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May 2015 — May 2015

Great Innovative Idea-Machine Teaching (May 31, 2015)
Machine teaching is machine learning turned upside down: it is about finding the optimal (e.g. the smallest) training set. Solving the machine teaching problem in general can be intricate and is an open mathematical question, though for a large family of learners the resulting bi-level optimization problem can be approximated. Machine teaching can have an impact in education, where the “student” is really a human student, and the teacher certainly has a target model (i.e. the educational goa...
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How the Human Brain Separates the Ability to Talk and Write (May 31, 2015)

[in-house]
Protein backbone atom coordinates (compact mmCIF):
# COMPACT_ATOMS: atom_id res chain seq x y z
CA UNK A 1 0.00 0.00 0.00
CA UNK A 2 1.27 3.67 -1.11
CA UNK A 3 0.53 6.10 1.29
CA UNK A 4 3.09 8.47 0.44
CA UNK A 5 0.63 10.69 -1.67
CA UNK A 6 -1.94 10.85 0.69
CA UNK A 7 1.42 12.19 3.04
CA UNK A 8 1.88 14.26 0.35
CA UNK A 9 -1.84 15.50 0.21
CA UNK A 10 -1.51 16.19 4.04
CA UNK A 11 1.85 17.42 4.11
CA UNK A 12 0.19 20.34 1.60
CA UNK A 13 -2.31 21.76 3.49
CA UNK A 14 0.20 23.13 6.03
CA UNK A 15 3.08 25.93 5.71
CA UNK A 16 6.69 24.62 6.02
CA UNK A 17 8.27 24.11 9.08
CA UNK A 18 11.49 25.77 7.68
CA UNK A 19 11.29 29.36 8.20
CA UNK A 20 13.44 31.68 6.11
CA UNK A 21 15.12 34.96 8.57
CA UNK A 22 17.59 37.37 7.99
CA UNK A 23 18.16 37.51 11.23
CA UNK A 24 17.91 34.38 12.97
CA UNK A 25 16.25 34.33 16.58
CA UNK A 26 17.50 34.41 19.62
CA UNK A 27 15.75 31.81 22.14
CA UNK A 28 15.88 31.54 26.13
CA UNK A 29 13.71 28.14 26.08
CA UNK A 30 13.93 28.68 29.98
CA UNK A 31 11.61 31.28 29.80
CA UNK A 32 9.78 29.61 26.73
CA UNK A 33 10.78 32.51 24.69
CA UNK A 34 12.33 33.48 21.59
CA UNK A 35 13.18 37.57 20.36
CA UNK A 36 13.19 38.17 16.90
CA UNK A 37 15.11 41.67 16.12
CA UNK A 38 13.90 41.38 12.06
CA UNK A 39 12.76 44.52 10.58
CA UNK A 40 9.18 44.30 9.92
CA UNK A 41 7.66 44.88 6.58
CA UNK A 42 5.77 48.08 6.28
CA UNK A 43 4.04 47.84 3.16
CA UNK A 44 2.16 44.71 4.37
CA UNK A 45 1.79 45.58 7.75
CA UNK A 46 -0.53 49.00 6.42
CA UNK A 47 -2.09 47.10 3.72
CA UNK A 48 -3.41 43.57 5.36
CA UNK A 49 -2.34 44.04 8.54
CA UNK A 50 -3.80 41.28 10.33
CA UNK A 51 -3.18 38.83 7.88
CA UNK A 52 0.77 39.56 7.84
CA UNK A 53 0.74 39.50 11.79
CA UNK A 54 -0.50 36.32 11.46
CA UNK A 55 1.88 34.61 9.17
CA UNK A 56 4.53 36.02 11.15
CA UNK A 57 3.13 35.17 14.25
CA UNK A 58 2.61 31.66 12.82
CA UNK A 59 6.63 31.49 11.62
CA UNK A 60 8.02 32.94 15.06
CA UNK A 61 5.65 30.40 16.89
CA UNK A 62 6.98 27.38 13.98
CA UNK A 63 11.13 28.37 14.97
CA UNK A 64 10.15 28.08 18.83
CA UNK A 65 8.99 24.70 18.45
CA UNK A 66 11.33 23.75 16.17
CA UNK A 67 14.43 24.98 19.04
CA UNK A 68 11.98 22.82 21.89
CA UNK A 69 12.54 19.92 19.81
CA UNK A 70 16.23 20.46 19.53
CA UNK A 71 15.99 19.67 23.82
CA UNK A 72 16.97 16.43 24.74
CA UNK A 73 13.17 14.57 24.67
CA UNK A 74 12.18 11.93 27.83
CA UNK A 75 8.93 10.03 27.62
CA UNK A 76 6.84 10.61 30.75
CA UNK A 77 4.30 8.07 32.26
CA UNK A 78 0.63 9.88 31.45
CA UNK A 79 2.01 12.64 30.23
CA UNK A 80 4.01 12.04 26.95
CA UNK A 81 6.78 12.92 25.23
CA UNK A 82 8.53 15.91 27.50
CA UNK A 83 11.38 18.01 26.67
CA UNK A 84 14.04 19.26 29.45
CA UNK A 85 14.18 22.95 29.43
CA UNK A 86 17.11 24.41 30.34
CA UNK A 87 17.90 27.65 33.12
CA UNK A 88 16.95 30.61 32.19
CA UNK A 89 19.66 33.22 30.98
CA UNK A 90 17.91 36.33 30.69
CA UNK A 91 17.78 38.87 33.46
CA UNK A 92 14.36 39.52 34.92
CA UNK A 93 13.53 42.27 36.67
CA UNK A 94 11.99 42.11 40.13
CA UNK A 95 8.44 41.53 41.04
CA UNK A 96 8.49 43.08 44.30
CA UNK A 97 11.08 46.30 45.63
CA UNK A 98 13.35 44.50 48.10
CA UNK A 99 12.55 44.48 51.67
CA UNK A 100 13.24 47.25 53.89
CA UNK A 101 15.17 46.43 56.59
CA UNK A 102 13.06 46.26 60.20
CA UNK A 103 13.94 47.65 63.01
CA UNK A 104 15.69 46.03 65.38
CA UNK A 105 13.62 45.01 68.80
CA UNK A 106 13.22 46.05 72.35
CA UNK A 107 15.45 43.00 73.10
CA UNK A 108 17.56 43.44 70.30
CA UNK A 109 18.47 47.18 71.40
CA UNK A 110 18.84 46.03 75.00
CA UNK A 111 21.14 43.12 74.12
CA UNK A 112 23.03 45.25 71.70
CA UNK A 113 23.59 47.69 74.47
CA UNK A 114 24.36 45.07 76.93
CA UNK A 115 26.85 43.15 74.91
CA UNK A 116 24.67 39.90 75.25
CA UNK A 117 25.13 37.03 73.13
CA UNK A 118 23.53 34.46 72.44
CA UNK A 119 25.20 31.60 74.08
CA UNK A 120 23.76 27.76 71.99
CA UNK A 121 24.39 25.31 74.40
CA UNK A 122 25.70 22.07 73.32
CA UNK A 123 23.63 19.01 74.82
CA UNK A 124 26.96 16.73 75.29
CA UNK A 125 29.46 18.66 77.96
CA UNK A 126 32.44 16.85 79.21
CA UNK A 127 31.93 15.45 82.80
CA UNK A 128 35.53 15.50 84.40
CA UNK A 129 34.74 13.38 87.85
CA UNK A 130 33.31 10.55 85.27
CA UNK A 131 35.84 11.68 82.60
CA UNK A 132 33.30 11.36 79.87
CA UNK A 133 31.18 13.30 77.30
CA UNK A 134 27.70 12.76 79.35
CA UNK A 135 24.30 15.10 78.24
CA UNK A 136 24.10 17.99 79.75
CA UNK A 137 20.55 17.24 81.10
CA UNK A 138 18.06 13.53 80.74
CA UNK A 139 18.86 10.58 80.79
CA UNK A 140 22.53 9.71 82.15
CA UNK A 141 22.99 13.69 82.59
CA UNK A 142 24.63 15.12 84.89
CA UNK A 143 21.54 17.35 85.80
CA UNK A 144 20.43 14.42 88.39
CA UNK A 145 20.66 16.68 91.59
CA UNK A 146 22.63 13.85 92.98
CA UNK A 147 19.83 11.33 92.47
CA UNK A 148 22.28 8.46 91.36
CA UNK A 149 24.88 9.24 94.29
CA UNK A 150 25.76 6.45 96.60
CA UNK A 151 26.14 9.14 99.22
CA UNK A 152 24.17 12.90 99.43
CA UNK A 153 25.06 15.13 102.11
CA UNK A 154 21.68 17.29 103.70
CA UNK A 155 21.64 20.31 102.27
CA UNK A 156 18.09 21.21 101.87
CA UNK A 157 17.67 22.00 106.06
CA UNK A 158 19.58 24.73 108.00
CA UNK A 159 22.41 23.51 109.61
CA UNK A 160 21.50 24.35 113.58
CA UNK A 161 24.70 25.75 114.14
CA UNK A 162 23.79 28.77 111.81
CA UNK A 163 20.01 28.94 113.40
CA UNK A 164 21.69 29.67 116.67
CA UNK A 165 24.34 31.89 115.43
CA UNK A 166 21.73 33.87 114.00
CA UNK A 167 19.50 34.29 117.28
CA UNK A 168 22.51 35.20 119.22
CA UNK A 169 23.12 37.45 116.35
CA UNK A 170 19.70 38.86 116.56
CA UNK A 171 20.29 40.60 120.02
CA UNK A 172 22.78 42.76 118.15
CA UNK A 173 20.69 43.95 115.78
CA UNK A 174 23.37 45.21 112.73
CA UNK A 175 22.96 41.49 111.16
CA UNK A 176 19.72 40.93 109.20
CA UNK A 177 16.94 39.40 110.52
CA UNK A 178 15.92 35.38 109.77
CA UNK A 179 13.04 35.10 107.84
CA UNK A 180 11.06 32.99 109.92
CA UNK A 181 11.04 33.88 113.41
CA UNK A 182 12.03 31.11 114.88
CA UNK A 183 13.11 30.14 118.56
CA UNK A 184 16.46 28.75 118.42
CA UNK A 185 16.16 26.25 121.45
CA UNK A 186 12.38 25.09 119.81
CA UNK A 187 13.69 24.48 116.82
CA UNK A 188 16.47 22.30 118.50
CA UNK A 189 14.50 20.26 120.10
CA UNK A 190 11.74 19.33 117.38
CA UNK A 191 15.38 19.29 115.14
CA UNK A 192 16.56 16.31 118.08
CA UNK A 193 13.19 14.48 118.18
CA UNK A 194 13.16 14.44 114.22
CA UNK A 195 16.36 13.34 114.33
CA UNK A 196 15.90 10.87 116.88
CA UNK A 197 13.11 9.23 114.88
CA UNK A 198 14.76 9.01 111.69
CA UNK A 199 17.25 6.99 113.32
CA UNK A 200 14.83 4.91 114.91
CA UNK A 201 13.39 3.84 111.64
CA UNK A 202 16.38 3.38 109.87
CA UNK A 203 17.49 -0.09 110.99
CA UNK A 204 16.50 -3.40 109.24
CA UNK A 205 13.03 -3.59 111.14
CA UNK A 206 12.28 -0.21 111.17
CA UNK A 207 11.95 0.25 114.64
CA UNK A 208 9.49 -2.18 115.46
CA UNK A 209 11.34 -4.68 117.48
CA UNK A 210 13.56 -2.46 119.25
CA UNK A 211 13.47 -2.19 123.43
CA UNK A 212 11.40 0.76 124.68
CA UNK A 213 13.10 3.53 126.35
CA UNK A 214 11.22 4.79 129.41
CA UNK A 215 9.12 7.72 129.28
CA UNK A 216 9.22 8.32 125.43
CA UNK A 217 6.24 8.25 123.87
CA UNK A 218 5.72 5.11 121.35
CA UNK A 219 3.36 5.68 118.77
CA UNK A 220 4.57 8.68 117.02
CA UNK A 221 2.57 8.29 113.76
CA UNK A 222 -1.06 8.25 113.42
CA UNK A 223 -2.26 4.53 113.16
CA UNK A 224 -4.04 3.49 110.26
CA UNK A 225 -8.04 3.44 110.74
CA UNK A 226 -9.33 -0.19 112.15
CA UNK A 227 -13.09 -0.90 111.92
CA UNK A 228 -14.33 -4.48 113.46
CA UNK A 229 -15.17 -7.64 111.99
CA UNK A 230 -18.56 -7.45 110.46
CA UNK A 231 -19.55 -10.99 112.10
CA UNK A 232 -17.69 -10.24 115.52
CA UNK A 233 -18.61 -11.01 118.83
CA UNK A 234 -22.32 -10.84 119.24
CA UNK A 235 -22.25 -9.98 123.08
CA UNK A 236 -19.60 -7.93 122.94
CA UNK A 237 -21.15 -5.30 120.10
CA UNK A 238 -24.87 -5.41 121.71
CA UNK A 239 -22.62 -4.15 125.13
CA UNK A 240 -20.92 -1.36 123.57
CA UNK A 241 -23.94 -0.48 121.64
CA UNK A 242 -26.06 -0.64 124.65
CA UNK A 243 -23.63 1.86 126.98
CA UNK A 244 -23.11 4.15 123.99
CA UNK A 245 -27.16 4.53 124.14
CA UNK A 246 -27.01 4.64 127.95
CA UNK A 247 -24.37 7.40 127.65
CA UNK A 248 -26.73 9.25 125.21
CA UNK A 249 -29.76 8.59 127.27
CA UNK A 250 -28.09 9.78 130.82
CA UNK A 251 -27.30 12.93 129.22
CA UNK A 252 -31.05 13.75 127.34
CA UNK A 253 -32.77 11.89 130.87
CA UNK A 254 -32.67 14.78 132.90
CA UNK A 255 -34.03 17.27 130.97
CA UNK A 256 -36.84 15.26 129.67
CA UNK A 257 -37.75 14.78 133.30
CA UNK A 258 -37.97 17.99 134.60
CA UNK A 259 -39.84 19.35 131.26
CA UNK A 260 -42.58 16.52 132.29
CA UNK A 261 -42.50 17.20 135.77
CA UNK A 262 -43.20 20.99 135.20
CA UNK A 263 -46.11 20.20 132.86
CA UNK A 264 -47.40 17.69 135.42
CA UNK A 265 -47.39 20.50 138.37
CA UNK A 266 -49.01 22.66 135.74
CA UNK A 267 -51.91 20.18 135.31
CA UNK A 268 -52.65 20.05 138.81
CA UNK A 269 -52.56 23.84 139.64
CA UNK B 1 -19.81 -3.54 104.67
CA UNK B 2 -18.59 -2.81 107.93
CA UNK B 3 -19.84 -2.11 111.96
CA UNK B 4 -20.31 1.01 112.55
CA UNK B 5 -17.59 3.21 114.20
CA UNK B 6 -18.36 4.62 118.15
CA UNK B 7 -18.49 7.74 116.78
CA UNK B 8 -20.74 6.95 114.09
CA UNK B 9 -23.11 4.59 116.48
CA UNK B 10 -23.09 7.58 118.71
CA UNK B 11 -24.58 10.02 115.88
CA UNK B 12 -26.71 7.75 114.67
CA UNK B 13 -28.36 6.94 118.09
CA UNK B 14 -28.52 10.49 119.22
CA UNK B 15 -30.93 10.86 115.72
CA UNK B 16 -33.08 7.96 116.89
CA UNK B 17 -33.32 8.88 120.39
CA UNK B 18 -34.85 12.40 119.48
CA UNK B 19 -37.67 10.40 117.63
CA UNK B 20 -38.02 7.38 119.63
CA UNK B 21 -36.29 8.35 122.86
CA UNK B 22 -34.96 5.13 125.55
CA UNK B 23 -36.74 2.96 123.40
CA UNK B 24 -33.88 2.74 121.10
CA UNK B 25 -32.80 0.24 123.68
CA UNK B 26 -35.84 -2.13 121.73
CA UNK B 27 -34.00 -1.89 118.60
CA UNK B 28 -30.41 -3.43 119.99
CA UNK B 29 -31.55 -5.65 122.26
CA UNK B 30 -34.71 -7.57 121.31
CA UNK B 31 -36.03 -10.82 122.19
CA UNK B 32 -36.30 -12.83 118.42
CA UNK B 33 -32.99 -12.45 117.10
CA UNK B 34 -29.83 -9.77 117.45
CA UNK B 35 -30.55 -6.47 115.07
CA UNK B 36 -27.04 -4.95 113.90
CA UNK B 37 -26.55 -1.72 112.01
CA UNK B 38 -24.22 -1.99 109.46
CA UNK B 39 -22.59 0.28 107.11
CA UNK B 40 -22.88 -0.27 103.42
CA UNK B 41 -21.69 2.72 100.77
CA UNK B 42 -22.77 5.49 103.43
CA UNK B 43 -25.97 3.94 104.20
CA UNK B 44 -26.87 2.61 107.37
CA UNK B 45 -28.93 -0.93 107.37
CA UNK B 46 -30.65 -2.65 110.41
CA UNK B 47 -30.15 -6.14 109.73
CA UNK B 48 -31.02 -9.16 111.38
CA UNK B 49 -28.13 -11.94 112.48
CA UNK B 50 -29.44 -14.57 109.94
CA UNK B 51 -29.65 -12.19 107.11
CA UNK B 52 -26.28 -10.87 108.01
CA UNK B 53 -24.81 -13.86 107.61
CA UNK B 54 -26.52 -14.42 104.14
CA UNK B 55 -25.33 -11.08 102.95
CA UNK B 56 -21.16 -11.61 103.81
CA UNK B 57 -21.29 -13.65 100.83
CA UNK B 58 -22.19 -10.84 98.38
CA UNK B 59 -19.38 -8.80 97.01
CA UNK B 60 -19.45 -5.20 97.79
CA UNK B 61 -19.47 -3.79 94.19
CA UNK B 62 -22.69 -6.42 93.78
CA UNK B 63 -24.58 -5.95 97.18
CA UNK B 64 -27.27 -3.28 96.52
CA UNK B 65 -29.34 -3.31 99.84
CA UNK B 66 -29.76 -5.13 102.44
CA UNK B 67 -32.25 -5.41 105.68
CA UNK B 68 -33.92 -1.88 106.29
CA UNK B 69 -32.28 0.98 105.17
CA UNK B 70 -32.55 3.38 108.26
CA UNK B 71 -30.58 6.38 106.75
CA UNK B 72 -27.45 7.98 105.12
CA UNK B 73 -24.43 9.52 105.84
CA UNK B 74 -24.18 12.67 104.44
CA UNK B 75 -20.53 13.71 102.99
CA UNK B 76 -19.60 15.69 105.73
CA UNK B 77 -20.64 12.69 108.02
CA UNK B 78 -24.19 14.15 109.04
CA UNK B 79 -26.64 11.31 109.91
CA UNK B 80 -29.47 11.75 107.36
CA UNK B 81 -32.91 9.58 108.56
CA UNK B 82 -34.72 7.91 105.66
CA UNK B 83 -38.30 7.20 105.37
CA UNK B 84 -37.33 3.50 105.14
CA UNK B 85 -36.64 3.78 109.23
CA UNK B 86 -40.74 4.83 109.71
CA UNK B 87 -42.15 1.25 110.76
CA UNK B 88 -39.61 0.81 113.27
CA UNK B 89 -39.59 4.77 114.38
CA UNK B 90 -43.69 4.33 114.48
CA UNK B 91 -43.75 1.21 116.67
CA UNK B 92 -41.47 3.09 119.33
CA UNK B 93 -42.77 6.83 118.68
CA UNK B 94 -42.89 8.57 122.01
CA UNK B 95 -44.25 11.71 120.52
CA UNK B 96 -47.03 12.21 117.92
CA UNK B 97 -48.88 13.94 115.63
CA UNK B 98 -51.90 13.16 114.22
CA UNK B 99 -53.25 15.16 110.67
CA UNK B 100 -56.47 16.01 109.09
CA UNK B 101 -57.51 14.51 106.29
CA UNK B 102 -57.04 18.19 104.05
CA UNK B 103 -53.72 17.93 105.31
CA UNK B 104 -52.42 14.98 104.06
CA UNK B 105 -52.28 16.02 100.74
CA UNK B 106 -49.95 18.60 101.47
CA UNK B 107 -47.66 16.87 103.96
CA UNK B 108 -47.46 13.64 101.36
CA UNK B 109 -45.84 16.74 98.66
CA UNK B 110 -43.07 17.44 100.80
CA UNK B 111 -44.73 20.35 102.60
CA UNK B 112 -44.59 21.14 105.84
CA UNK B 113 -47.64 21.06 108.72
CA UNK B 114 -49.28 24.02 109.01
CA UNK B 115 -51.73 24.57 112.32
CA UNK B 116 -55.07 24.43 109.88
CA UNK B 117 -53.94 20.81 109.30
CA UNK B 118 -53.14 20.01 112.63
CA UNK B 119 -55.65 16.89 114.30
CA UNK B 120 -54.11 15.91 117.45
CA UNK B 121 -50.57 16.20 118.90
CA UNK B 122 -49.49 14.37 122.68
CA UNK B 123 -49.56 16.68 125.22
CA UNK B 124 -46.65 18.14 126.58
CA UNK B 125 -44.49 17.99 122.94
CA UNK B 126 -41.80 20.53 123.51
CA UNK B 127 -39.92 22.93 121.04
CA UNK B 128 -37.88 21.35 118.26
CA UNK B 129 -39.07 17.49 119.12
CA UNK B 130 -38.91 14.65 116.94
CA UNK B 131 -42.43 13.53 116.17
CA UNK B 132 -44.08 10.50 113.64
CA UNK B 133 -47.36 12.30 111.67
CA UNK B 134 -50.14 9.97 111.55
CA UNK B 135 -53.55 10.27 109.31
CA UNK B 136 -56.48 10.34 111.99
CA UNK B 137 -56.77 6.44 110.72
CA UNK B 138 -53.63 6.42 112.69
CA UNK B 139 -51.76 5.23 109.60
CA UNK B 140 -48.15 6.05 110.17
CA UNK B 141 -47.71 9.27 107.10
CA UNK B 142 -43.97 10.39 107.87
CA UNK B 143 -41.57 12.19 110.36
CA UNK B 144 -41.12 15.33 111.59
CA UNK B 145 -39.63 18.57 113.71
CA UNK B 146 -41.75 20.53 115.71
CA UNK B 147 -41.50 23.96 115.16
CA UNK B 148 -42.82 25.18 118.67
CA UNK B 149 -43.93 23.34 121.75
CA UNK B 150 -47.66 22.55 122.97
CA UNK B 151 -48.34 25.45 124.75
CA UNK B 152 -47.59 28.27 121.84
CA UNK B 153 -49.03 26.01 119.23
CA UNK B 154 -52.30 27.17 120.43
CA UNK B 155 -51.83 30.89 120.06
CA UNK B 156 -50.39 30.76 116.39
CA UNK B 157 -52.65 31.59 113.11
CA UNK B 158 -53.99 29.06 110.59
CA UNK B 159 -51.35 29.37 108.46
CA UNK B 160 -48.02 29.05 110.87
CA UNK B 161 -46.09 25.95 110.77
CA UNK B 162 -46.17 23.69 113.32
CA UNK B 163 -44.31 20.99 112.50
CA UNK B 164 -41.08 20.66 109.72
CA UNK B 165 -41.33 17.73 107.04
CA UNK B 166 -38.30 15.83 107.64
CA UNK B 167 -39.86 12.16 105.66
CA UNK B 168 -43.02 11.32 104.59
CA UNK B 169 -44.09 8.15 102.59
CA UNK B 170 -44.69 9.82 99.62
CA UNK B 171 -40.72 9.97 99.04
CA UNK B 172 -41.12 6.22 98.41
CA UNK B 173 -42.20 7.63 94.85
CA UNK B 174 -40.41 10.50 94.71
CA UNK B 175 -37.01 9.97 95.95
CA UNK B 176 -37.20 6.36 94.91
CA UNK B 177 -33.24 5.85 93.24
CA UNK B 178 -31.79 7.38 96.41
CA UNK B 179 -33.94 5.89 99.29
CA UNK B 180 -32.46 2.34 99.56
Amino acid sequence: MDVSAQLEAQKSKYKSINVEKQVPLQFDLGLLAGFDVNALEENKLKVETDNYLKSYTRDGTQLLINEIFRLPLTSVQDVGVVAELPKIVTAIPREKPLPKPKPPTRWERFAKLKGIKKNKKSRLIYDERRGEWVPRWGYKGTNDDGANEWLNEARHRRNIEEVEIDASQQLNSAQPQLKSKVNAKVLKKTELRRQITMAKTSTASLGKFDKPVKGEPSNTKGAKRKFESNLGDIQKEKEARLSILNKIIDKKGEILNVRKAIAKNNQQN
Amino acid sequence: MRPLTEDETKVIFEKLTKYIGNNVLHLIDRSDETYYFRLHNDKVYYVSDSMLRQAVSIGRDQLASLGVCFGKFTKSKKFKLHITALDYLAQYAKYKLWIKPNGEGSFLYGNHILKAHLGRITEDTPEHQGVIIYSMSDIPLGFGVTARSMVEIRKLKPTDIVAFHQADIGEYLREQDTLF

While the human ability to write evolved from the ability to speak, writing and speaking are supported by entirely different parts of the brain, according to new research from Rice University, Johns Hopkins University and Columbia University. The research shows that it is possible for stroke victims who cannot speak a grammatically correct sentence to write it perfectly, and vice versa. “Modality and Morphology: What We Write May Not Be What We Say” is available online and will appear in a...
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Nintendo Finally Returns to Profitability (May 30, 2015)
For the first time since 2011, gaming giant Nintendo is a profitable company. In the company's financial report for the fiscal year that ended on March 31, 2015, Nintendo posted net sales of 550 billion yen (around U.S. $4.61 billion), which led to a welcome operating income of 24.8 billion yen (U.S. $207.8 million). Nintendo, which saw 75.4 percent of their sales come from outside Japan, attributed some of their financial success in the past year to the depreciation of the yen against the US do...
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Alumnus Gift of Software Fosters Creativity and Learning for Students (May 30, 2015)